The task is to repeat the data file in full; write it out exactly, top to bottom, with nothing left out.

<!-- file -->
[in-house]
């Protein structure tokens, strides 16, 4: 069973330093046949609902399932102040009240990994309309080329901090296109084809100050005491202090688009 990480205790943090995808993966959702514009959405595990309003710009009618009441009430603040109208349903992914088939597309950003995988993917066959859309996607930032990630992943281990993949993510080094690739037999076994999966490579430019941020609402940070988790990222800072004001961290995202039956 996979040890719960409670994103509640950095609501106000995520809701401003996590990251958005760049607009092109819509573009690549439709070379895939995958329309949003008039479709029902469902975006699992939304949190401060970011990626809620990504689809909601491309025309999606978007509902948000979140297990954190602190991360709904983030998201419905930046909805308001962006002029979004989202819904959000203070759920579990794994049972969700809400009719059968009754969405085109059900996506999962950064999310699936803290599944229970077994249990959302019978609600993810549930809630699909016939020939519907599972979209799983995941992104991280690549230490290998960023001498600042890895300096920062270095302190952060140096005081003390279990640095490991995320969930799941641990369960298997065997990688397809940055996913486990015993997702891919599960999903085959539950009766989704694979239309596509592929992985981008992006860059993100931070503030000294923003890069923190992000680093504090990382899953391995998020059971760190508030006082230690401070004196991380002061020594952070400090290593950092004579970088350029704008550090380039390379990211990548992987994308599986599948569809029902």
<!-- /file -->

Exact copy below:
[in-house]
């Protein structure tokens, strides 16, 4: 069973330093046949609902399932102040009240990994309309080329901090296109084809100050005491202090688009 990480205790943090995808993966959702514009959405595990309003710009009618009441009430603040109208349903992914088939597309950003995988993917066959859309996607930032990630992943281990993949993510080094690739037999076994999966490579430019941020609402940070988790990222800072004001961290995202039956 996979040890719960409670994103509640950095609501106000995520809701401003996590990251958005760049607009092109819509573009690549439709070379895939995958329309949003008039479709029902469902975006699992939304949190401060970011990626809620990504689809909601491309025309999606978007509902948000979140297990954190602190991360709904983030998201419905930046909805308001962006002029979004989202819904959000203070759920579990794994049972969700809400009719059968009754969405085109059900996506999962950064999310699936803290599944229970077994249990959302019978609600993810549930809630699909016939020939519907599972979209799983995941992104991280690549230490290998960023001498600042890895300096920062270095302190952060140096005081003390279990640095490991995320969930799941641990369960298997065997990688397809940055996913486990015993997702891919599960999903085959539950009766989704694979239309596509592929992985981008992006860059993100931070503030000294923003890069923190992000680093504090990382899953391995998020059971760190508030006082230690401070004196991380002061020594952070400090290593950092004579970088350029704008550090380039390379990211990548992987994308599986599948569809029902």